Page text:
You are in a bit of a jam. The head of the local police force has been ordered to discover the number of people who have been speeding on a local road. He set up two radar guns at each end of the road, and recorded the times that the vehicles entered the road, and the times at which they exited the road. Thus, he could easily determine how many people were speeding and collect fines from them.
The police chief's plan fell through, though, when he was fired for illegal gambling involving squirrels. On his way out the door, he scrambled the times so that you no longer know which entering time belongs to which exit time.
You need to solve this issue so that you can plan this year's budget. You have enterTimes and exitTimes, which correspond to times (in seconds) in which cars entered and exited the road, respectively. You also know speedTime; a car is considered speeding if it takes less than speedTime seconds to travel down the road. No matter how quickly the cars are speeding, it always takes at least 1 second for a car to travel down the road.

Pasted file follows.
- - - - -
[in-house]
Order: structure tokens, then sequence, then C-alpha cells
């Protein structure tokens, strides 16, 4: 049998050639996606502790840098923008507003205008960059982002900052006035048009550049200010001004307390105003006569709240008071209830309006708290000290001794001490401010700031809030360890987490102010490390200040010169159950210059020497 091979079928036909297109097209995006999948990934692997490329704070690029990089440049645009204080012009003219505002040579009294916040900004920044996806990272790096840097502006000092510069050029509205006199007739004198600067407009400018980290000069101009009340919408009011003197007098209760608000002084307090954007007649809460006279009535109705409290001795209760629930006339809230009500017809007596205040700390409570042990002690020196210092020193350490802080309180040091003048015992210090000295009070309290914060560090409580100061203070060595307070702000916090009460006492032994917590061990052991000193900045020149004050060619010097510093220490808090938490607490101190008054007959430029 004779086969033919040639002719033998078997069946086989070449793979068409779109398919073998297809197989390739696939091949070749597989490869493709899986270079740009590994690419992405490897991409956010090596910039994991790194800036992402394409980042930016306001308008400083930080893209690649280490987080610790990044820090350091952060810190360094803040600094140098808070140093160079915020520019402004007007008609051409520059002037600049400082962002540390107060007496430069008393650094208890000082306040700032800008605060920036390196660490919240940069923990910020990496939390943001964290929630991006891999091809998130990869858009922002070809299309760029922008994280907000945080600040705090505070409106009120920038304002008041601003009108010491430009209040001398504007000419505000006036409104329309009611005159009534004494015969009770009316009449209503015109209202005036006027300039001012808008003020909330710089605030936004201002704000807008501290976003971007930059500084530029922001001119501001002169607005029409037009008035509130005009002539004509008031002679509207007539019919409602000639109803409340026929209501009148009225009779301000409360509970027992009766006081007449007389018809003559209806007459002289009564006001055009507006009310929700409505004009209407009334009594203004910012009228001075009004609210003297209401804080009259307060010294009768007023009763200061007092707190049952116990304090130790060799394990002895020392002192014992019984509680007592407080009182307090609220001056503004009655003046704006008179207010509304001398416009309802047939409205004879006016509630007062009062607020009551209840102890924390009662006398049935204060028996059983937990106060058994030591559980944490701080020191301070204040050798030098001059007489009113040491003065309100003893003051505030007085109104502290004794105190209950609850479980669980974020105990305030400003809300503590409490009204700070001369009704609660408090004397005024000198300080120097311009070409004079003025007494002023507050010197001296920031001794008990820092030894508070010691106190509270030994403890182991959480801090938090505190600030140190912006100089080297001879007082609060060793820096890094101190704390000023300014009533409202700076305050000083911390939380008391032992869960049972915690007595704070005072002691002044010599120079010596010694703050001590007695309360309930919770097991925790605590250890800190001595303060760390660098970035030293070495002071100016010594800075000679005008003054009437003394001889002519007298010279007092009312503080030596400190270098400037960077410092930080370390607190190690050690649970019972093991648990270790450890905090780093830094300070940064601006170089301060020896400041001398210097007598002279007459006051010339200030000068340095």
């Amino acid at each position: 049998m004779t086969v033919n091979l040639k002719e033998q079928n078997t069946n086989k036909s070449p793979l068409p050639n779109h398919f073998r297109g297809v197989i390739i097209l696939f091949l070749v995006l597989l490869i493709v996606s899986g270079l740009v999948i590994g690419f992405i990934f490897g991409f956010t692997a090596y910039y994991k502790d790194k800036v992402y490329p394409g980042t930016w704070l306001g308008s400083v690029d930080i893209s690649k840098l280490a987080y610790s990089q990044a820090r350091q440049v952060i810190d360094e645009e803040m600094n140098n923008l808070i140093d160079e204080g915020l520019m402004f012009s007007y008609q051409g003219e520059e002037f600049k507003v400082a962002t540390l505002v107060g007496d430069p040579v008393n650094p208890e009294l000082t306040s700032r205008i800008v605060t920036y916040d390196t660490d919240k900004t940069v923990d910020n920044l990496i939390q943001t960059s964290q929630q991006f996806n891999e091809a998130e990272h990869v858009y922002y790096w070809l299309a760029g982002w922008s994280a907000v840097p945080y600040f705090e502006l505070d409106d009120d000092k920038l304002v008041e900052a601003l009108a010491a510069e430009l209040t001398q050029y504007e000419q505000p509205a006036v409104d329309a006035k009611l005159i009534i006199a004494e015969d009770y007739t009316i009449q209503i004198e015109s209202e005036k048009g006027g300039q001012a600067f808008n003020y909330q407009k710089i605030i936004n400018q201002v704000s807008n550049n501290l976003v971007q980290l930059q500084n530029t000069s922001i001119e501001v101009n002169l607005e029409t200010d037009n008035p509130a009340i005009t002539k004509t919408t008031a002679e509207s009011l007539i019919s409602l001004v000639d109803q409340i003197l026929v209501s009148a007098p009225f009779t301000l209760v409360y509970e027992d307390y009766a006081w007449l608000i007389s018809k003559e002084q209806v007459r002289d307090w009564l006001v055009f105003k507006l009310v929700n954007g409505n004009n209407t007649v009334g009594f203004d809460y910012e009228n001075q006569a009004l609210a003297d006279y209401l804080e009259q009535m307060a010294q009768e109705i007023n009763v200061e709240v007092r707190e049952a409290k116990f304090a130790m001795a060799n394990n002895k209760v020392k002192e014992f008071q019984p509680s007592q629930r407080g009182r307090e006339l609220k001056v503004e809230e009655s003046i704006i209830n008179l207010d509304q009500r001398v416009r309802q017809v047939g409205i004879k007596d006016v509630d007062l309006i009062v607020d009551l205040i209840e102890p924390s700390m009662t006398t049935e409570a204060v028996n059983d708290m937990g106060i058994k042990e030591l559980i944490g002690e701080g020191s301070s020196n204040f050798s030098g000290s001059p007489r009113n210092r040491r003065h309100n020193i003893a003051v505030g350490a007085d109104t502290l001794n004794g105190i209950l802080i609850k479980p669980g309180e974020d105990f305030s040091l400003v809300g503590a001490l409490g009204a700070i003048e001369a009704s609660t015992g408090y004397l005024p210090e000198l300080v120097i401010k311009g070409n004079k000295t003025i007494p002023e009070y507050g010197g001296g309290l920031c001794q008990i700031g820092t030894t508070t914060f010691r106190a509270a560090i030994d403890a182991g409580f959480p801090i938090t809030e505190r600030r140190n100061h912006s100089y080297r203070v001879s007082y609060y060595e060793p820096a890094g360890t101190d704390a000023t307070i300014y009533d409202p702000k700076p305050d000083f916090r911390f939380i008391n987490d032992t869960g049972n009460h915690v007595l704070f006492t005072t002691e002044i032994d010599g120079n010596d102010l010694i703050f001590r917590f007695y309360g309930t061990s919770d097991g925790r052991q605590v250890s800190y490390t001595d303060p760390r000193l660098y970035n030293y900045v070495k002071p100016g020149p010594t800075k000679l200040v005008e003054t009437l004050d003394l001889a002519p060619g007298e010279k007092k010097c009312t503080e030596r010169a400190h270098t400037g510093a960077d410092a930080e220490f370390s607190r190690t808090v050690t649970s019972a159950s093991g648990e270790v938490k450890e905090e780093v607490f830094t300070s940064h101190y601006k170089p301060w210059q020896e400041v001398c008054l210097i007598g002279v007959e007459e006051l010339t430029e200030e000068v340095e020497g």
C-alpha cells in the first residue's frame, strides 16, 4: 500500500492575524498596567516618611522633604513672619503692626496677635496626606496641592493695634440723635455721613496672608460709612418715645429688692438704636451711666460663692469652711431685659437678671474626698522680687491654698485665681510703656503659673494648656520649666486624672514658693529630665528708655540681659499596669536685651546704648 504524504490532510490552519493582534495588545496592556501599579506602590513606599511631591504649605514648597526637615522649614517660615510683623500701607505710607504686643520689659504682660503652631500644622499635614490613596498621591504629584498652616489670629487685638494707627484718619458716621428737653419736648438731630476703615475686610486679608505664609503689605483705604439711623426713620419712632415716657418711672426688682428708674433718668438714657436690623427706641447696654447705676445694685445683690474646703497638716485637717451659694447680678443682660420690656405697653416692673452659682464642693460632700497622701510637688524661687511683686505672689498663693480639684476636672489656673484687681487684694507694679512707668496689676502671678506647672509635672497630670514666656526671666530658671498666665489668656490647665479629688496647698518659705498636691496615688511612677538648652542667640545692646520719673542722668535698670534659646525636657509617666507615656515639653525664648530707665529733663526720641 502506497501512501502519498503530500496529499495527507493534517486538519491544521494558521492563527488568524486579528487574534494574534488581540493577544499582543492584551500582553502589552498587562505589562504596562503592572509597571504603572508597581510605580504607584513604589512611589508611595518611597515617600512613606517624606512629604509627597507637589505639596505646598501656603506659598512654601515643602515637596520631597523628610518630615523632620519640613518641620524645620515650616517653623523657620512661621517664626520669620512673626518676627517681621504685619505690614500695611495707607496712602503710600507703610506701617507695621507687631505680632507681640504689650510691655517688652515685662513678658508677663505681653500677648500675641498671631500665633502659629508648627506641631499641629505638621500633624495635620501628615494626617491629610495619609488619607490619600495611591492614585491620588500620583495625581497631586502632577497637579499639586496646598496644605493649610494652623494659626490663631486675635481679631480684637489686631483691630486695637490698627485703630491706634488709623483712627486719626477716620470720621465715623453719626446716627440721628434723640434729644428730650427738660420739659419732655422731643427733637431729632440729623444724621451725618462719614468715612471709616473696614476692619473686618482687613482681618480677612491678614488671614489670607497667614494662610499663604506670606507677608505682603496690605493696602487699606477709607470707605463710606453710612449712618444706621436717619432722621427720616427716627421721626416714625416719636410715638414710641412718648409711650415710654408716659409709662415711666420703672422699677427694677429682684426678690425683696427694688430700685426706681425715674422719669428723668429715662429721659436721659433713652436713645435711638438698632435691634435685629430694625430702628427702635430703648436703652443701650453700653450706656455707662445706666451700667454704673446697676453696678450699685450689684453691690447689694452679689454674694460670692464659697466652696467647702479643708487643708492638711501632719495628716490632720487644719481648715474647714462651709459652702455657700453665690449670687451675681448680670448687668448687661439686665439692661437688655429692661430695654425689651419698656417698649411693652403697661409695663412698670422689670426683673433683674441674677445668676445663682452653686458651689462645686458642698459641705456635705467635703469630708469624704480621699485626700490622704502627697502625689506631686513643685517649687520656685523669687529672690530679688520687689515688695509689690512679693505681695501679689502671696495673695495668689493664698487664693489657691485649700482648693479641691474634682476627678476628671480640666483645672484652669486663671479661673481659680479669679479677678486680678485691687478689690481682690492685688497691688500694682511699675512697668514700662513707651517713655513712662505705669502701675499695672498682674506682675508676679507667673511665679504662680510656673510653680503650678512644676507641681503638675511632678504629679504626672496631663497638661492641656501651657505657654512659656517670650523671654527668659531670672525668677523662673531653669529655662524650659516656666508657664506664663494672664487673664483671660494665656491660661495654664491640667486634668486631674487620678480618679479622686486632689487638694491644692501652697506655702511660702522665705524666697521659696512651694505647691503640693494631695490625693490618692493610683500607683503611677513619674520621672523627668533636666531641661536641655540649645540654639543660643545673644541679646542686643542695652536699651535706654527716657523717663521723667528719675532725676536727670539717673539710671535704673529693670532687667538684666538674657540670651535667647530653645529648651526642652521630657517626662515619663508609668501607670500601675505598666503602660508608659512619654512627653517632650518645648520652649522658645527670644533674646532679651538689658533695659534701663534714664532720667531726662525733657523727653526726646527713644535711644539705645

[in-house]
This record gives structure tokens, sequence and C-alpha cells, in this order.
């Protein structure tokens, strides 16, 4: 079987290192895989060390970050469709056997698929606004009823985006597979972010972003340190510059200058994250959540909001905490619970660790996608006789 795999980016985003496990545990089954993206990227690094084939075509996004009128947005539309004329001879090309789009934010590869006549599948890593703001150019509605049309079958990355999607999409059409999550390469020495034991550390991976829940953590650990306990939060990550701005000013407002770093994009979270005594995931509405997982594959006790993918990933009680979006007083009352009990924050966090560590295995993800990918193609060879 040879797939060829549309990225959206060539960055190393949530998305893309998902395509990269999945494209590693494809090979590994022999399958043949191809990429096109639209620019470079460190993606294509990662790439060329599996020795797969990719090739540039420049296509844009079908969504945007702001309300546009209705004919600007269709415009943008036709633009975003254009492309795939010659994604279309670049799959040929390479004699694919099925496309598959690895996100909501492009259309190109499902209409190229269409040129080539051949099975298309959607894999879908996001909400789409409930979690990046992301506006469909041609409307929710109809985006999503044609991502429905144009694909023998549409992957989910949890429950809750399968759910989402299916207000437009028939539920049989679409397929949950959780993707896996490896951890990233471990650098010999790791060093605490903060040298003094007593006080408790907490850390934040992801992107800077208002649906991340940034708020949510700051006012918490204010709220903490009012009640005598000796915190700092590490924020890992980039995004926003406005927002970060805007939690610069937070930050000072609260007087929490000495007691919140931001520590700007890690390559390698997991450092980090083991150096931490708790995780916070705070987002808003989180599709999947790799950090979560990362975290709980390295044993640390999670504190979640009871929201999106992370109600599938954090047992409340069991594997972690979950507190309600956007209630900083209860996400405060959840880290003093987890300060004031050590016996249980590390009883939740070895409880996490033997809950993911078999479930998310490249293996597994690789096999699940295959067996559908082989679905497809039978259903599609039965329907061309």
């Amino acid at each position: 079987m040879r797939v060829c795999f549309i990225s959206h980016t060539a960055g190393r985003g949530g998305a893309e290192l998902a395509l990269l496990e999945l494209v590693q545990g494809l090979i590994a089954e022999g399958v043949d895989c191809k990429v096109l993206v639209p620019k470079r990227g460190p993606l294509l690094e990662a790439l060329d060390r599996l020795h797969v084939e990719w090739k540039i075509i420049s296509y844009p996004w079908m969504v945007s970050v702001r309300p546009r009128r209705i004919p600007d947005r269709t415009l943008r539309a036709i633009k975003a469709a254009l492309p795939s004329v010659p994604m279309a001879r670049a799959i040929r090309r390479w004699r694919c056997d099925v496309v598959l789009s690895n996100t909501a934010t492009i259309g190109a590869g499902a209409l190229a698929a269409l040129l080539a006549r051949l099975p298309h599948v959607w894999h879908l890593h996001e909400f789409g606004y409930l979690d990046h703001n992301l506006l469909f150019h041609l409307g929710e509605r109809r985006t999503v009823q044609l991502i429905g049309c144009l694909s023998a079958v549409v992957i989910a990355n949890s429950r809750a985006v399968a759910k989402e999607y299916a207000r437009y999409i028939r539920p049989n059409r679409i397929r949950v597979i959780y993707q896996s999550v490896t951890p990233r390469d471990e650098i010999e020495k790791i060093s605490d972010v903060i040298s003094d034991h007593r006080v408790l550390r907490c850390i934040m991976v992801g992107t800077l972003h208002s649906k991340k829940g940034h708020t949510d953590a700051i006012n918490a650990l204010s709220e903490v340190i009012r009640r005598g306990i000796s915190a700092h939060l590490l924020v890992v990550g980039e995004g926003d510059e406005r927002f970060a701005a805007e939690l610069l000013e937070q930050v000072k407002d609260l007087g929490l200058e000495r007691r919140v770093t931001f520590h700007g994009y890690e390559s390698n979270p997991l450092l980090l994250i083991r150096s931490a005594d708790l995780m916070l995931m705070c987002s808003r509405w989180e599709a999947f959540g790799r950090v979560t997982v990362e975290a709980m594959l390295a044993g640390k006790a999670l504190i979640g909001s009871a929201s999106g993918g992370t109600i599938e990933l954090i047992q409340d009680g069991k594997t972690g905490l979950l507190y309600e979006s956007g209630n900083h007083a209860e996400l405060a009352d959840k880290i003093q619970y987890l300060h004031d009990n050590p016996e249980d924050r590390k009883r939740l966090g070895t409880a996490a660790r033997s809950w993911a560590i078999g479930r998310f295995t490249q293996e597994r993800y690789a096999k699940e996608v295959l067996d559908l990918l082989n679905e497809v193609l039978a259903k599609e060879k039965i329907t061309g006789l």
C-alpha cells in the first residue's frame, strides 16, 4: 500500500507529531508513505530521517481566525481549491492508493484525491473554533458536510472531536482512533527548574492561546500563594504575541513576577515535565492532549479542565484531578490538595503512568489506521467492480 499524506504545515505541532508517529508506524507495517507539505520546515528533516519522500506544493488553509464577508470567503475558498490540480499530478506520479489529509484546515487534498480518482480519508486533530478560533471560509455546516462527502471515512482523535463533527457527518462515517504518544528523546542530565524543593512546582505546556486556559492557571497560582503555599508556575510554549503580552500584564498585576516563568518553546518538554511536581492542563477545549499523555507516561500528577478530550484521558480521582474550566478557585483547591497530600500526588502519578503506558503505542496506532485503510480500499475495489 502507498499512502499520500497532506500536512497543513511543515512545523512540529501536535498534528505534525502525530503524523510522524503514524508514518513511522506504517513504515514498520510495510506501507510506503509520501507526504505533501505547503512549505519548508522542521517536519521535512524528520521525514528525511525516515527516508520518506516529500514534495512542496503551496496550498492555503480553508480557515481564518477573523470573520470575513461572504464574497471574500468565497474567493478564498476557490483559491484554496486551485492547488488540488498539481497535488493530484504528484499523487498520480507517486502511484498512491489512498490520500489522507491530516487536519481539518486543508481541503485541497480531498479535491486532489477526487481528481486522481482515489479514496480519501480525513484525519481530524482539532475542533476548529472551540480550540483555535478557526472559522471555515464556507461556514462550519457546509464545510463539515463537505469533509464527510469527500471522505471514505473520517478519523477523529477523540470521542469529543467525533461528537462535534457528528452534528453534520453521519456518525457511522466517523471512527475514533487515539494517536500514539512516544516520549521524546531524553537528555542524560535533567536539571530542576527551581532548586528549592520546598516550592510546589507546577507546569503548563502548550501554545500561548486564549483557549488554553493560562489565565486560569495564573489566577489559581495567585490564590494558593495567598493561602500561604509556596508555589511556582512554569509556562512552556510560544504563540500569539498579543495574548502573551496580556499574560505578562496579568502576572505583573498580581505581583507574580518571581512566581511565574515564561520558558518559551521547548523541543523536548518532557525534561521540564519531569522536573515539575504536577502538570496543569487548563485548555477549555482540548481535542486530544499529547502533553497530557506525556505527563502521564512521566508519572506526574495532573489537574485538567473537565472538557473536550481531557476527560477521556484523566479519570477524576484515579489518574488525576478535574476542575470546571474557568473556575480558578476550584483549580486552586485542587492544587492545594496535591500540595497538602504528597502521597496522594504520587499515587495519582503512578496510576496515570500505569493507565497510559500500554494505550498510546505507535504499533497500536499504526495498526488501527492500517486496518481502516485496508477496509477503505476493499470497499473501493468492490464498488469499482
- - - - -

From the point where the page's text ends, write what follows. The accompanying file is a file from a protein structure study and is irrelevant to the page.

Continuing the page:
You must select a matching of enterTimes and exitTimes, such that each car exits the road at a time later than when it enters, and each element of enterTimes and exitTimes is used exactly once. Once you have done this, you will collect fines from those cars that were speeding. If a speeding car took T seconds to travel on the road, then you will collect (speedTime-T)^2 dollars from the car (up to a maximum of fineCap dollars); if a car was not speeding (i.e., it took at least speedTime seconds to travel on the road), you can collect no fine from that car.
Since you can't exactly determine the total amount of money that you should collect from all of the cars, you instead want to determine the minimum and maximum sums of money that you can collect. You will return a int containing two elements, the first being the minimum sum that can be collected, and the second containing the maximum sum. If the data could not be obtained by the radar guns, you are to return an empty int.